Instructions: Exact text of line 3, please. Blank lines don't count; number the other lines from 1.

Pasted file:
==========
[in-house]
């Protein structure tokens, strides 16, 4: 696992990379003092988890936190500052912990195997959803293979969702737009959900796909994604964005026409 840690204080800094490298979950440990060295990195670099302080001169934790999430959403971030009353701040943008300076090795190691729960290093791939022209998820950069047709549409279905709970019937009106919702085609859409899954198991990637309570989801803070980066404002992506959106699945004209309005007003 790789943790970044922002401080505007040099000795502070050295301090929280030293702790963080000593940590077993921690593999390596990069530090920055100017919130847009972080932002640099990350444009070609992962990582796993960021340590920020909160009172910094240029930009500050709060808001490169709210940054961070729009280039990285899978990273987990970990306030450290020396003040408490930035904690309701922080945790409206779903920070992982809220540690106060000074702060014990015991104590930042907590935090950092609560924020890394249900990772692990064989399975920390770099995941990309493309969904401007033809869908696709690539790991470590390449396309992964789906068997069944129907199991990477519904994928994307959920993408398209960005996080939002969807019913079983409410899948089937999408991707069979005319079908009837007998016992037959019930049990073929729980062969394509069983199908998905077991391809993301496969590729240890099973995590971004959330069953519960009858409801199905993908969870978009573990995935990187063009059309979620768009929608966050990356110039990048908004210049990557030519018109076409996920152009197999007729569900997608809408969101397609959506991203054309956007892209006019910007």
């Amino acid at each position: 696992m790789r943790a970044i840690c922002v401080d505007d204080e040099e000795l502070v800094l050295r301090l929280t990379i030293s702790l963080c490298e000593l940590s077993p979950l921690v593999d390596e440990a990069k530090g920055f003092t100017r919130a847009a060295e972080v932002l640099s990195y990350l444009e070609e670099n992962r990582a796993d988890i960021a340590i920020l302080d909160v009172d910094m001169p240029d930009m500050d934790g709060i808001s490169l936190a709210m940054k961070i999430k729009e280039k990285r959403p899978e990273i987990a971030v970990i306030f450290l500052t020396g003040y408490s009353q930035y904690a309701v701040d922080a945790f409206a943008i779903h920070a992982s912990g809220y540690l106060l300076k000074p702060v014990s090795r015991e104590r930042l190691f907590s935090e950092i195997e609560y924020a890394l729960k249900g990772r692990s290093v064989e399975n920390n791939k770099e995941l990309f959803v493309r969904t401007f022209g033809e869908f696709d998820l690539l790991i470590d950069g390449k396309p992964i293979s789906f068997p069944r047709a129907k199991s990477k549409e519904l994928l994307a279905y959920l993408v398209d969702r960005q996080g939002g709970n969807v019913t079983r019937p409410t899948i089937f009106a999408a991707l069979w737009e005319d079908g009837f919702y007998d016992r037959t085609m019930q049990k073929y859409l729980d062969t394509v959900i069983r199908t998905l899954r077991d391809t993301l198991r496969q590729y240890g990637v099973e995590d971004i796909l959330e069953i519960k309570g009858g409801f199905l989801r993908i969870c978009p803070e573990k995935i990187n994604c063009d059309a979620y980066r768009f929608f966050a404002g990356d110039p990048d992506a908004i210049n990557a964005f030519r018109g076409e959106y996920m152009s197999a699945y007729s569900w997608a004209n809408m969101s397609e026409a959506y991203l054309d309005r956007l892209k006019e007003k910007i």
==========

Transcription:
């Amino acid at each position: 696992m790789r943790a970044i840690c922002v401080d505007d204080e040099e000795l502070v800094l050295r301090l929280t990379i030293s702790l963080c490298e000593l940590s077993p979950l921690v593999d390596e440990a990069k530090g920055f003092t100017r919130a847009a060295e972080v932002l640099s990195y990350l444009e070609e670099n992962r990582a796993d988890i960021a340590i920020l302080d909160v009172d910094m001169p240029d930009m500050d934790g709060i808001s490169l936190a709210m940054k961070i999430k729009e280039k990285r959403p899978e990273i987990a971030v970990i306030f450290l500052t020396g003040y408490s009353q930035y904690a309701v701040d922080a945790f409206a943008i779903h920070a992982s912990g809220y540690l106060l300076k000074p702060v014990s090795r015991e104590r930042l190691f907590s935090e950092i195997e609560y924020a890394l729960k249900g990772r692990s290093v064989e399975n920390n791939k770099e995941l990309f959803v493309r969904t401007f022209g033809e869908f696709d998820l690539l790991i470590d950069g390449k396309p992964i293979s789906f068997p069944r047709a129907k199991s990477k549409e519904l994928l994307a279905y959920l993408v398209d969702r960005q996080g939002g709970n969807v019913t079983r019937p409410t899948i089937f009106a999408a991707l069979w737009e005319d079908g009837f919702y007998d016992r037959t085609m019930q049990k073929y859409l729980d062969t394509v959900i069983r199908t998905l899954r077991d391809t993301l198991r496969q590729y240890g990637v099973e995590d971004i796909l959330e069953i519960k309570g009858g409801f199905l989801r993908i969870c978009p803070e573990k995935i990187n994604c063009d059309a979620y980066r768009f929608f966050a404002g990356d110039p990048d992506a908004i210049n990557a964005f030519r018109g076409e959106y996920m152009s197999a699945y007729s569900w997608a004209n809408m969101s397609e026409a959506y991203l054309d309005r956007l892209k006019e007003k910007i």